Abhishek Hastir, who came to Canada from India and graduated from Sheridan’s Electromechanical Engineering Technician program in 2020, said the summit was a “one-of-a-kind” initiative and a step in the right direction, with the right intent.
“To fix the challenges in the international student space, we need all the stakeholders to sit in one place, create awareness about these challenges, address them, and then find solutions. This summit was exactly about that,” he said.
Hastir has been using his experience as an international student to offer guidance and support to international students through his own YouTube channel, Instagram and TikTok, which have become hugely popular social media resources for international students and graduates. He said Sheridan has long been trying to address the problems faced by international students.
“The solution comes by itself if the intent is there. Sheridan has shown that intent over the years and hopefully, this summit created the same intent among all stakeholders to solve the challenges of international students.”– Abhishek Hastir, Electromechanical Engineering Technician program ‘20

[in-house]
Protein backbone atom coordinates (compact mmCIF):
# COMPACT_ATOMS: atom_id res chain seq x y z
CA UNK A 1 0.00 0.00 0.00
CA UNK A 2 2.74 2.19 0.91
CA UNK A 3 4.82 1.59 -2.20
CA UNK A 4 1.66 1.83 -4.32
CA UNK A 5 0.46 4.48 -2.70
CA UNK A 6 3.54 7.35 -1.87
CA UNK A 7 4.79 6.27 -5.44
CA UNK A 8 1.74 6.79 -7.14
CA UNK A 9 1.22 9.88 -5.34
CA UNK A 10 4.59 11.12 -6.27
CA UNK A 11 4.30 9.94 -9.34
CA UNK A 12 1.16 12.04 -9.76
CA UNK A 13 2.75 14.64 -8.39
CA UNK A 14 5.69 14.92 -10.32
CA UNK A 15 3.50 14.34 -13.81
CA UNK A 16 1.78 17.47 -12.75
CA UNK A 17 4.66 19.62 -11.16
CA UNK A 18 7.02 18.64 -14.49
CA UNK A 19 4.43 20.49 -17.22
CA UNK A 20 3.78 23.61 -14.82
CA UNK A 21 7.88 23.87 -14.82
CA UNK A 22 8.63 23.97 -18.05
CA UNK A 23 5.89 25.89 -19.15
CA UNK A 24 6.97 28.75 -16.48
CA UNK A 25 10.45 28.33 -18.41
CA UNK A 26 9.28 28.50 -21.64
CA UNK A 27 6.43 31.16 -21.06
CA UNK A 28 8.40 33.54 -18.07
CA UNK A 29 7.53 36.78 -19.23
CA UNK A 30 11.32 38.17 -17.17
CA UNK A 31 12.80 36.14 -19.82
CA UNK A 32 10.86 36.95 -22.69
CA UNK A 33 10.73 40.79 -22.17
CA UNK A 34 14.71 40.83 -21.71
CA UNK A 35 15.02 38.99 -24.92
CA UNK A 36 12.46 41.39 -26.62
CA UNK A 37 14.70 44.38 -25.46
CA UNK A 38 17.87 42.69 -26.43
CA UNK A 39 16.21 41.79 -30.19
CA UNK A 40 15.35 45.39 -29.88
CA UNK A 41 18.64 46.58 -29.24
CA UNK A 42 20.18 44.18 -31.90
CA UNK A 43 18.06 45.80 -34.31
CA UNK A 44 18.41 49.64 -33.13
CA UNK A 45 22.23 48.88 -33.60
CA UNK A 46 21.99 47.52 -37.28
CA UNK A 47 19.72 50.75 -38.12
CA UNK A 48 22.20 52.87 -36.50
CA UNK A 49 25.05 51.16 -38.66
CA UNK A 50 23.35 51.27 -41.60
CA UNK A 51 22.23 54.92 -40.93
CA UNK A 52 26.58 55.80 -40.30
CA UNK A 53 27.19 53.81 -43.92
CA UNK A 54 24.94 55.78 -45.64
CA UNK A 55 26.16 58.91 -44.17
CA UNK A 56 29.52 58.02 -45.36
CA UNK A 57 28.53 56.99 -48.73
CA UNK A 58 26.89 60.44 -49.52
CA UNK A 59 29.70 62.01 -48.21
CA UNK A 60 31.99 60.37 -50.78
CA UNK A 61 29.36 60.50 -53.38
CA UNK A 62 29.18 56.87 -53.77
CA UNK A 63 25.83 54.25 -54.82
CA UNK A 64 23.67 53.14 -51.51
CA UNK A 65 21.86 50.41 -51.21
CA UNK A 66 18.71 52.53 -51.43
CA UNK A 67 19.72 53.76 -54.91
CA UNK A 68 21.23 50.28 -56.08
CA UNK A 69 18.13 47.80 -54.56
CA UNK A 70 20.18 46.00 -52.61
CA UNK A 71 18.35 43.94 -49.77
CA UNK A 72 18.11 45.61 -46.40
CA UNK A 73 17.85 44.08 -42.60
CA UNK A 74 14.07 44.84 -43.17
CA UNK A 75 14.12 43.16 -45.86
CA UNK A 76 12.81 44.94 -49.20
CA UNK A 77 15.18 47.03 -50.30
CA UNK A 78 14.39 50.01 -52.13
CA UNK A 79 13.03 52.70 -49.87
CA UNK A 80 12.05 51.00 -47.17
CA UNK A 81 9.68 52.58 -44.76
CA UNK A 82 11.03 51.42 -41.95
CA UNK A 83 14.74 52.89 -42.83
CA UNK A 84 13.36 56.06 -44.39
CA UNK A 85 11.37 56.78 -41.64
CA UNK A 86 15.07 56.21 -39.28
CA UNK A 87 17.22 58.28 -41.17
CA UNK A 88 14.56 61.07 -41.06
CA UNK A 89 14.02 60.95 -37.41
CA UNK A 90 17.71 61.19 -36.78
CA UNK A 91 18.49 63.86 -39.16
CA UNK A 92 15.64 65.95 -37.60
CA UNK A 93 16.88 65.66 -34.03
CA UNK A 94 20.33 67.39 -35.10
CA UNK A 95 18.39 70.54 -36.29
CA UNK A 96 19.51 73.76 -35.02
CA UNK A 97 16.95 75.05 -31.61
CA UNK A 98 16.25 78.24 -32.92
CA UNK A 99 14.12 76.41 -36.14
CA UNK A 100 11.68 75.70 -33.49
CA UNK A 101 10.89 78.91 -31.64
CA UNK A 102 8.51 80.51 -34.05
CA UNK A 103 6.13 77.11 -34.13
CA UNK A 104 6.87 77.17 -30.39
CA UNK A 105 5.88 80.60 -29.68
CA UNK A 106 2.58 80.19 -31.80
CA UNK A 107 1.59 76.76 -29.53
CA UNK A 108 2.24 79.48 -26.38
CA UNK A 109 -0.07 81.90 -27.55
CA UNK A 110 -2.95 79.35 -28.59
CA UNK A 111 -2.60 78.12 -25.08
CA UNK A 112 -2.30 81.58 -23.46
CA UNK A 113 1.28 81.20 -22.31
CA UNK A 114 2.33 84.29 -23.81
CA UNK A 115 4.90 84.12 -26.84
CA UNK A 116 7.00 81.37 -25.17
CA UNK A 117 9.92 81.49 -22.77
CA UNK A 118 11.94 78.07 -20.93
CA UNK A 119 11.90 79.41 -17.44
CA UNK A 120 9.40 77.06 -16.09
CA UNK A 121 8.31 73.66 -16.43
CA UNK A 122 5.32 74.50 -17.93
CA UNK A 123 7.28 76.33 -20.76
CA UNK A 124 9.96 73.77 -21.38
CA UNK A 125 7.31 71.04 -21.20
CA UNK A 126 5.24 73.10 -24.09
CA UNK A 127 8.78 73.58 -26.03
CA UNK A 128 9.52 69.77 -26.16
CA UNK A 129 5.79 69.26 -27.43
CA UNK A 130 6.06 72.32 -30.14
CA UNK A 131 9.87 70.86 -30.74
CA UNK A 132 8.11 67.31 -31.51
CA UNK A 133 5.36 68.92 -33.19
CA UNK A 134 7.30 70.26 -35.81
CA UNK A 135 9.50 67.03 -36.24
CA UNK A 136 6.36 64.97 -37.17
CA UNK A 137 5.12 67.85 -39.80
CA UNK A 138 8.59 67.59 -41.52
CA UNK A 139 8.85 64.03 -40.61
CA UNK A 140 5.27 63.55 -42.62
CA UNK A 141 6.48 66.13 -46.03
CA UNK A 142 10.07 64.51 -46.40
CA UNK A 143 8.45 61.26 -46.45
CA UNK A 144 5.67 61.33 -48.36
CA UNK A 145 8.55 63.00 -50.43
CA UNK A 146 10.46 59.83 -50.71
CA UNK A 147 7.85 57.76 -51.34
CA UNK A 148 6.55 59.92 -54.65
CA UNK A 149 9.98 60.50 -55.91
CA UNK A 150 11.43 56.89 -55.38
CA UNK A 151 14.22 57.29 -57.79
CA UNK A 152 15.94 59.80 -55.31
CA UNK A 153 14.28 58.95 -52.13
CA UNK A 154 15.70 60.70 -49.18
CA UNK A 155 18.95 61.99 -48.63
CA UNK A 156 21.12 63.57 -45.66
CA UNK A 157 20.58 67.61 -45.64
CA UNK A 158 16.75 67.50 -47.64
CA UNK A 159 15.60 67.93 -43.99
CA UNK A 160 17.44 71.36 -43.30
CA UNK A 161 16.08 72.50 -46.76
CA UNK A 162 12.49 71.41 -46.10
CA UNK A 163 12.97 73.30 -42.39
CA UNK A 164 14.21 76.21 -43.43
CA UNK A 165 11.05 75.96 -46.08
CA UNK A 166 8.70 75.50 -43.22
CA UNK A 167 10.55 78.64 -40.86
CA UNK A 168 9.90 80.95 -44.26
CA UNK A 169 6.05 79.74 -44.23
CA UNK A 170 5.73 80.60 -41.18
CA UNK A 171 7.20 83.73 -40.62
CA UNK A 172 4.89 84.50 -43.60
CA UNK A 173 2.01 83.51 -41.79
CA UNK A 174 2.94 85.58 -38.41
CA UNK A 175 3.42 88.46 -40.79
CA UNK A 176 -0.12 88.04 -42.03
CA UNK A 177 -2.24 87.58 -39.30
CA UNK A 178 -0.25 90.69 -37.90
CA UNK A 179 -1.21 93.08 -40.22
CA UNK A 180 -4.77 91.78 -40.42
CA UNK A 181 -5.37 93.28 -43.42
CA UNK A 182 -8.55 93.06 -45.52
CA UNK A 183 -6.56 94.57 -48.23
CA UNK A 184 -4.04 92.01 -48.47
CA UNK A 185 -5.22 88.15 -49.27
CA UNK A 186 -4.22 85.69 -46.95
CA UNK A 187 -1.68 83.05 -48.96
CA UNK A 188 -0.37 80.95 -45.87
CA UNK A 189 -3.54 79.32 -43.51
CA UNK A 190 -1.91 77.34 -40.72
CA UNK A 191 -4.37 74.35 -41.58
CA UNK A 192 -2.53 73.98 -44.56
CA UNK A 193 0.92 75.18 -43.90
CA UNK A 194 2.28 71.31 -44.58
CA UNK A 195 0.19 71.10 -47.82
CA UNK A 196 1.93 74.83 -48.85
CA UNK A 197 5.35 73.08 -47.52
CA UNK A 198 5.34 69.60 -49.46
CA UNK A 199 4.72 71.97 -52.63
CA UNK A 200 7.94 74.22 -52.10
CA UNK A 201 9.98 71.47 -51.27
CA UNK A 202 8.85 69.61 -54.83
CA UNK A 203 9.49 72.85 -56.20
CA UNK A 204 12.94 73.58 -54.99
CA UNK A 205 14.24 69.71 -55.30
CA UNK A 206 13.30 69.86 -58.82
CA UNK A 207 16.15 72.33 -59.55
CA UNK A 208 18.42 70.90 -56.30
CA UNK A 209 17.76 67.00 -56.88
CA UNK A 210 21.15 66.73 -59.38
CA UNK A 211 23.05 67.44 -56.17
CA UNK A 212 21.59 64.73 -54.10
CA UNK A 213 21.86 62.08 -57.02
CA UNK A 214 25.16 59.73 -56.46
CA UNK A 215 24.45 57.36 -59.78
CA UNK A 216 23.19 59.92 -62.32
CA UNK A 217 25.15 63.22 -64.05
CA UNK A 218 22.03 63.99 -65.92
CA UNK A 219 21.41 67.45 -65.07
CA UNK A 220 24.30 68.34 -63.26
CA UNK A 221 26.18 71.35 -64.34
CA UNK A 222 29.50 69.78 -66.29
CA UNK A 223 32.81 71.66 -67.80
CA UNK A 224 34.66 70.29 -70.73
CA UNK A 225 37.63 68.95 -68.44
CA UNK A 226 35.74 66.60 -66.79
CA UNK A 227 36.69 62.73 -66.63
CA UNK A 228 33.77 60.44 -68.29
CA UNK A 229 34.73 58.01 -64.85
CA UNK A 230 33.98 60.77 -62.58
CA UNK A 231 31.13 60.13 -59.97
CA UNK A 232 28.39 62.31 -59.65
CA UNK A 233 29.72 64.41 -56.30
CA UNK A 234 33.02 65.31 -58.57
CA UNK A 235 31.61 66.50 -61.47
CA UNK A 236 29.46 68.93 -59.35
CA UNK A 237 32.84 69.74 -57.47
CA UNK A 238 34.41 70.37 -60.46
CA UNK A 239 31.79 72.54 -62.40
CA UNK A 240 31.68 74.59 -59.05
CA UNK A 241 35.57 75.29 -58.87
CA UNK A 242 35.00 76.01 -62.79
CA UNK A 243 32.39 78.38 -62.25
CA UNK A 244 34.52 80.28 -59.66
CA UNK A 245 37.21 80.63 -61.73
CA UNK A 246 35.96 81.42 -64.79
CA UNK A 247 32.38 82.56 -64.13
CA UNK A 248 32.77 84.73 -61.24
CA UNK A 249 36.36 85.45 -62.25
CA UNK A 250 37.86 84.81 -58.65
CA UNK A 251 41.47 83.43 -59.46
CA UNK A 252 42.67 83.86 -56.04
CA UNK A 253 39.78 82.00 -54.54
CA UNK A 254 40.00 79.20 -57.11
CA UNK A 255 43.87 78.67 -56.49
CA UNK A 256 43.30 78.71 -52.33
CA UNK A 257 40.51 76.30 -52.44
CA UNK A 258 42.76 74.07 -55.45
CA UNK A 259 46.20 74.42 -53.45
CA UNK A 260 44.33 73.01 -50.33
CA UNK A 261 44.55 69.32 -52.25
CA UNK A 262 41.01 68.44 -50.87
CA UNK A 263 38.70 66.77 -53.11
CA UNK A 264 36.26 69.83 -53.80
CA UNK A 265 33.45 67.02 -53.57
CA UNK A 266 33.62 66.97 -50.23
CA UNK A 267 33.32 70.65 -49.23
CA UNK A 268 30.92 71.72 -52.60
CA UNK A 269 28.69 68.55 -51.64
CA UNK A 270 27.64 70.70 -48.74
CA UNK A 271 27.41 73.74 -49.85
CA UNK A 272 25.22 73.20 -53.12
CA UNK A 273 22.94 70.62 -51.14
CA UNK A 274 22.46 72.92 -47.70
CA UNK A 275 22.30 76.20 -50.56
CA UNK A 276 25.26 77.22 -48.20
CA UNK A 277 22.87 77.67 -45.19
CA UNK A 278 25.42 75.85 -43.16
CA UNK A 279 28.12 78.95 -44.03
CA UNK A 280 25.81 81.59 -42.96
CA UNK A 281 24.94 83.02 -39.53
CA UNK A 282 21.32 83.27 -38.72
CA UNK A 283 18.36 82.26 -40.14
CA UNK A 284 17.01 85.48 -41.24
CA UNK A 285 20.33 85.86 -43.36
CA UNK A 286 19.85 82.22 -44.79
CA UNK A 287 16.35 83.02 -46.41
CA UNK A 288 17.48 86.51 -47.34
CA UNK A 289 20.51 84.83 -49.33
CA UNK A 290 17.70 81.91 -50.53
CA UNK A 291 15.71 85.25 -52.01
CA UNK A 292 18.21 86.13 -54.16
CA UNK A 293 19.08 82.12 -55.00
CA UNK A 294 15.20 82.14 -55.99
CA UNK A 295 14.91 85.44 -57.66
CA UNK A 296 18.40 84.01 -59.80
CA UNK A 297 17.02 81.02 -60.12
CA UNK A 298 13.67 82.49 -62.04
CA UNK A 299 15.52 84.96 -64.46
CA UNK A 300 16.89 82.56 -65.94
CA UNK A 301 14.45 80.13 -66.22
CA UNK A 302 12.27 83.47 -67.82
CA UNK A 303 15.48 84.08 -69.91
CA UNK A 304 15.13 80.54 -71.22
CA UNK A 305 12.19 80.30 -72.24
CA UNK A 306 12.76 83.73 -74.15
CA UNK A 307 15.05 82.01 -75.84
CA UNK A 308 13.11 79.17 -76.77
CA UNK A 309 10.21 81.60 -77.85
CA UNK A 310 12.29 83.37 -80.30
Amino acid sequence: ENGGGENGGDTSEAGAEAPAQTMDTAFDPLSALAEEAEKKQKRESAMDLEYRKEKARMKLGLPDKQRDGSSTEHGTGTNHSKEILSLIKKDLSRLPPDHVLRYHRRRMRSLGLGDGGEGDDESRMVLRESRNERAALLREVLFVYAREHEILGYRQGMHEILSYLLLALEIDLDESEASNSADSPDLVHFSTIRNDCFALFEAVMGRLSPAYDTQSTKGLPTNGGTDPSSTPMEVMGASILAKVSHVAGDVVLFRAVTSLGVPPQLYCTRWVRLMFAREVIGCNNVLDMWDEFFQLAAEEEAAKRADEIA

“All that a problem needs to be solved is intent to be solved; not the solution. The solution comes by itself if the intent is there. Sheridan has shown that intent over the years and hopefully, this summit creates the same intent among all stakeholders to solve the challenges of international students,” he said.
Banner photo: Sheridan President and Vice Chancellor Dr. Janet Morrison with international students at a summit to initiate positive change in international student experience through collaboration among stakeholders, organized by Sheridan College and the City of Brampton, at Davis Campus on July 25–26, 2022.